After relating how they each had learned Chet Atkins’ “Happy Again,” a moving trio performance of the tune by John Knowles, Thom Bresh, and Brooks Robertson.

Gretsch artist Guy Van Duser—and the entire concert audience—performing “We Love You Chet,” an original tune composed in tribute to the guitar great.

In addition to the artists named above, the roster of performers at the CAAS closing concert included Shane Adkins, Rick Allred, Craig Dobbins, Phil Hunt & Eddie Estes, Pat Kirtley, Jimmy, John, and Morning Nichols, Ben Owings, Eddie Pennington & Paul Moseley, and Sean Weaver.

For more information on the Chet Atkins Appreciation Society, go to ChetSociety.com.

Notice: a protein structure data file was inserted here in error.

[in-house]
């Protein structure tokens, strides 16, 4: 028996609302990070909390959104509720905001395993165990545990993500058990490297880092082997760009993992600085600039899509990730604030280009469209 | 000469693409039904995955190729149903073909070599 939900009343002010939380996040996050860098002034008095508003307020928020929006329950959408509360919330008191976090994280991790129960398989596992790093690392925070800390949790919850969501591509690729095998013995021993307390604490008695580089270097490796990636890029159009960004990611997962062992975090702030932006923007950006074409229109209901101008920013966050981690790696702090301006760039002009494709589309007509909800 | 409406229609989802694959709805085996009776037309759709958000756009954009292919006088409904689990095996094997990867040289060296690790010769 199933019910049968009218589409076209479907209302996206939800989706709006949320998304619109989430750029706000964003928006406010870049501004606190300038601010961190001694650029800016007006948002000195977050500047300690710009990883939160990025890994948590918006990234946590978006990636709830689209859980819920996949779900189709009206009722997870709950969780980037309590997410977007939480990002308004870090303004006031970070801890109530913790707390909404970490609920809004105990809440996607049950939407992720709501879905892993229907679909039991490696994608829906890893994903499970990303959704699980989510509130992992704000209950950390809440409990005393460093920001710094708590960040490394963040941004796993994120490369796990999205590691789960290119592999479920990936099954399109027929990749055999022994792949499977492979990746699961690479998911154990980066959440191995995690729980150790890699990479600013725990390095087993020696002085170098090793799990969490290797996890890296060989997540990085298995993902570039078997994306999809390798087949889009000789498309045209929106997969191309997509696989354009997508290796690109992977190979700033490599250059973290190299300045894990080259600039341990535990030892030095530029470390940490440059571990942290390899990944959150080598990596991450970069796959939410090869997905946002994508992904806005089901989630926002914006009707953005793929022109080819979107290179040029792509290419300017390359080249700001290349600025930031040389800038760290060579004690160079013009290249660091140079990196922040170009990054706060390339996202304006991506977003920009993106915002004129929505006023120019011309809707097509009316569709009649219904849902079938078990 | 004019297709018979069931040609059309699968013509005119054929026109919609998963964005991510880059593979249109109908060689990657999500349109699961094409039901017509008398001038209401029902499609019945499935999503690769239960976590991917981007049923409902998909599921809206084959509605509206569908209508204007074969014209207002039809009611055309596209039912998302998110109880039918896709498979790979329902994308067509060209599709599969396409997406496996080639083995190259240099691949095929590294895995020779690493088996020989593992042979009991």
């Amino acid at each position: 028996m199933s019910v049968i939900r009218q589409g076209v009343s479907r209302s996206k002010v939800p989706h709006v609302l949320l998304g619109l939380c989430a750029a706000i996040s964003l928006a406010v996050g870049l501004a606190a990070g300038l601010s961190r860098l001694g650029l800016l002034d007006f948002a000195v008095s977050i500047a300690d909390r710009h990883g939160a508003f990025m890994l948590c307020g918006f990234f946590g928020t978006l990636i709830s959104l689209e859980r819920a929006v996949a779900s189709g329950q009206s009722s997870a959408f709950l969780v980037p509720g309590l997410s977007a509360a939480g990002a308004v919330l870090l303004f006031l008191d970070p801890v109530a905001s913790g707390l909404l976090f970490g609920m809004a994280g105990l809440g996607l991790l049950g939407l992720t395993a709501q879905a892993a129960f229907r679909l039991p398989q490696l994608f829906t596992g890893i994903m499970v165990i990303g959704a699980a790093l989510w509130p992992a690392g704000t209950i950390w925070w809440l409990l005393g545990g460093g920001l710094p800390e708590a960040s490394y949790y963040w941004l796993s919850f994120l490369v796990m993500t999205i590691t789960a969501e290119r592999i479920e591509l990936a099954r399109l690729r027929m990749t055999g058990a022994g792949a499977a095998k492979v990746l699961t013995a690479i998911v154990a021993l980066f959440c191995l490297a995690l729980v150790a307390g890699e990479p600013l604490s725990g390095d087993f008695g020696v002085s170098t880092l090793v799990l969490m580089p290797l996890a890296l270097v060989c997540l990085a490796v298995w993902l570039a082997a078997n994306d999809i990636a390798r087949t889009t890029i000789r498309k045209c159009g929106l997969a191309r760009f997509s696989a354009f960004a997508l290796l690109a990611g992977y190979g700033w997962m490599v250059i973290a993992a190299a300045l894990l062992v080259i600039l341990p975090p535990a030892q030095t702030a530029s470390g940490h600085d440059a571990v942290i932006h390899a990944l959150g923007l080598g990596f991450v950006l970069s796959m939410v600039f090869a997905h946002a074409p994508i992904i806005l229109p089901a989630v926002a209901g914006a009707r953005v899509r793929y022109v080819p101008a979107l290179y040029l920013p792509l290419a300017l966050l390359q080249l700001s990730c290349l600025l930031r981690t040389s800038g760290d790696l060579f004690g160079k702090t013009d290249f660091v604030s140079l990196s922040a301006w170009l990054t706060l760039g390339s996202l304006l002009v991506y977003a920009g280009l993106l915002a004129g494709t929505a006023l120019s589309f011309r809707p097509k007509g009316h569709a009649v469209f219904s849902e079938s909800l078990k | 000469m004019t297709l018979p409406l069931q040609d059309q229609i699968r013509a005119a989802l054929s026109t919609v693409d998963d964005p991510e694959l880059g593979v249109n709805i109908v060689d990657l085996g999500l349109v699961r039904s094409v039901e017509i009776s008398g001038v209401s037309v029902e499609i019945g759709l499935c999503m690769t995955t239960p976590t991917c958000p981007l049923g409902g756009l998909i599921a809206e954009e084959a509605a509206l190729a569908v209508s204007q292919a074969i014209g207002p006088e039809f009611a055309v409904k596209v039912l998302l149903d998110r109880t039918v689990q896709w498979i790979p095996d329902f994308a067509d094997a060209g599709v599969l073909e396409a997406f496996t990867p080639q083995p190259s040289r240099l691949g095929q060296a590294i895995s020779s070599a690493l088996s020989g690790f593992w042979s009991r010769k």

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Gretsch Helps Celebrate Sam Ulano’s Birthday

Friday, July 20th, 2012

Teaching Legend Is Going Strong At Ninety-Two

Sam Ulano

The New York City drumming community came together this past July 10 to honor and enjoy the wit and wisdom of drum teacher and icon Sam Ulano. The event—hosted by DrumSummit.com’s Peter Greco and held at Sam Ash Music on 48th Street—combined a clinic by Sam with a celebration of his August 12 birthday, when he’ll turn ninety-two.

With sixty years as a performer and teacher to his credit, Sam is equally revered and controversial. Besides his private teaching practice, the drum studio he founded in the 1950s hosted such guest artist/instructors as Art Blakey, Max Roach, and Papa Jo Jones. Sam also had the first-ever drum-oriented cable TV program, which ran from 1975 to 1981. And he’s released literally dozens of self-produced books and CDs, along with over 2,500 pamphlets that he calls “Foldys.”